10. Lastly--don't just write a story, hire some illustrator, tell her/him to draw X drawings, and think "oh, boy, that's it, I'm done!"  You're not.  Please see this article in our blog:  The Dangers of Self-Publishing with Zero Research about what can happen when you've paid no attention to how print books are laid out, bleed, margins, etc.  Remember, when you are instructing your illustrator, the illustrated page needs to make allowance for the storyline to be added to that page, someplace in the image, typically.  If your illustrator fills every corner of the image with important content, where will the story go?  In many publishing houses, the illustrator is also tasked with the work of setting the story--putting the story text on each of the pages. This ensures that s/he's thoroughly familiar with the story; that she storyboards it out, so that every aspect gets told, with the right imagery, and that the story's illustrations don't overwhelm the story, or squeeze it out.  
    1. While a lot of authors shrug, thinking, "oh, well, I can always put the story on the opposite page," that doesn't always work well in ebooks, as it happens.  Storyboard out your story. Make sure you know what size font, how many letters, spaces, etc., you need for the text on each page.  Quit thinking that it's someone else's job, that someone else will somehow, magically, make it work.  They won't.

There are literally hundreds of things that can go wrong, horribly wrong, with a kids' book. You don't need to have many go wrong with yours, for it to turn into a total disaster.  See the linked article, above, for one story where someone threw thousands of dollars away--literally--because she never bothered to research what she was doing.  

I know--this all sounds mean. You just want to write a wonderful kids' book, right? You don't want to have to learn all this! You're just a kids' book writer, not a layout person! But the moment that you choose to be self-published--that excuse disappears. You either hire a full-fledged design firm, for example, something like Outskirts Press, or Fiona Raven--both of which start at about $3500.00 (Thirty-Five Hundred US Dollars) to layout a children's illustarted book and--pay attention--that figure does not include the illustrations or the illustrator's fees!!--or you need to learn a lot of this yourself, whether you are going to try to create the layout yourself, or whether you plan to hire some Fiverr illustrator to do the illustrations--and often, the layout--as well.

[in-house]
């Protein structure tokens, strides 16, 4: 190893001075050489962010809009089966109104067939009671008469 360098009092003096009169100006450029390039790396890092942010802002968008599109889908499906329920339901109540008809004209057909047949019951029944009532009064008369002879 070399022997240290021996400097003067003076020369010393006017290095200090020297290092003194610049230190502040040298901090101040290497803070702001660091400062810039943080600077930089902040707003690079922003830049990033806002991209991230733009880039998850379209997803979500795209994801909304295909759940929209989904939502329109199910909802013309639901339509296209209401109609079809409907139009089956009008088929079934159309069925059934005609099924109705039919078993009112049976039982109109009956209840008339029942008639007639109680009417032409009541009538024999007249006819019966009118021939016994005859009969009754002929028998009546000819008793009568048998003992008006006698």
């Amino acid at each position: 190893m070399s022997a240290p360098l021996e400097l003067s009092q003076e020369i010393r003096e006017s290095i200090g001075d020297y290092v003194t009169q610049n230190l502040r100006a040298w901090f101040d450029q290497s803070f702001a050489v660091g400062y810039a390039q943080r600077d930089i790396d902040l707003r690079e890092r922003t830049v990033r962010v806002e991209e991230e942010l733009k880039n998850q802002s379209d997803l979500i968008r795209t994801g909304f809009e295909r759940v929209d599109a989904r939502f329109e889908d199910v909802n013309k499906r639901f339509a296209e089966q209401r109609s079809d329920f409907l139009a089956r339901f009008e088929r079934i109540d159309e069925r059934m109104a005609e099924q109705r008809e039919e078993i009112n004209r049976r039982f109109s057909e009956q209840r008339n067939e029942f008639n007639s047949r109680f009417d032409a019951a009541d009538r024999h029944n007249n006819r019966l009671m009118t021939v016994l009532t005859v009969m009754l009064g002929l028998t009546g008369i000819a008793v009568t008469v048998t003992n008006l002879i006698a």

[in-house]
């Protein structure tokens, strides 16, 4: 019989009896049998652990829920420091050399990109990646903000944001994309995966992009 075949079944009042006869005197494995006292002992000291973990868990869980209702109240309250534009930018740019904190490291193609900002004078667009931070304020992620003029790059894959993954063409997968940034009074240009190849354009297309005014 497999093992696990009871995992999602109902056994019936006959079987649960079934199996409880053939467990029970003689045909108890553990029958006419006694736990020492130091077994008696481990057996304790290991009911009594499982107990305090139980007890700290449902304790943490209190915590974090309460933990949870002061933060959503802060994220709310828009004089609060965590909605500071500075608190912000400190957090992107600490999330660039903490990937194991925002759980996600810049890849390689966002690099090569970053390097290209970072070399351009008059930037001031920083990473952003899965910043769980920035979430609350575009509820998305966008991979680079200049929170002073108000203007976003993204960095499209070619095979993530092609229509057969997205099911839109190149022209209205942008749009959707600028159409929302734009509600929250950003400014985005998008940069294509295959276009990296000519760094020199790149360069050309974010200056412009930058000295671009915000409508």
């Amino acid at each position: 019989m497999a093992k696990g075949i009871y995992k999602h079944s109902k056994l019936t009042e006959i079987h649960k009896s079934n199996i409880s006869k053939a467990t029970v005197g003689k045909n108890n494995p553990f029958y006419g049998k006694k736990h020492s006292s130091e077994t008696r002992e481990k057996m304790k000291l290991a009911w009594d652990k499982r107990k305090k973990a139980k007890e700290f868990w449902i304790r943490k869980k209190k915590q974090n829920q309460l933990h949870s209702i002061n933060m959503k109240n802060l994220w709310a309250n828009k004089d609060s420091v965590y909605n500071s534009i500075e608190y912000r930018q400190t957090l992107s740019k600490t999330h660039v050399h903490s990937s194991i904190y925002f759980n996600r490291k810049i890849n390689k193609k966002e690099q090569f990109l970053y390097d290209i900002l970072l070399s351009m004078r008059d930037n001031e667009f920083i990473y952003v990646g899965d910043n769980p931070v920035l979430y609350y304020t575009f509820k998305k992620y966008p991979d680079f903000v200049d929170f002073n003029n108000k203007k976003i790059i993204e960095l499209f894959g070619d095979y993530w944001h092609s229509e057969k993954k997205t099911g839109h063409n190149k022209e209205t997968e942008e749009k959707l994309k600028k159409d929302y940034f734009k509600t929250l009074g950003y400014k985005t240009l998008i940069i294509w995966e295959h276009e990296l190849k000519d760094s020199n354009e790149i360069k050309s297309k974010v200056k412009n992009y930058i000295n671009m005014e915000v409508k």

I won't lecture here, as I've already been tough enough on you, about why expecting your illustrator to also be a successful book designer--often backfires in your face; that's a conversation for another day.

Remember--research is your friend. Don't waste your time and money creating an illustrated kids' book that you cannot publish!  

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What is Full-Bleed, and Why Does It Matter to Your Print Book?

What is Full Bleed, and How Does it Affect Self-Publishers?

velizar ivanov 790686 unsplash resized

Hearing that word "bleed" and starting to wonder if your nose is
doing something it shouldn't? Fear not--we'll get you sorted!

One of the things that we are seeing a lot lately are self-publishers running afoul of a term known as "full-bleed." Publishers with graphic, comic, and coffee-table books; publishers trying to create print books with wraparound covers. All are forging ahead, having survived the perils of publishing, only to fall at that last fence--the Fence of Full Bleed.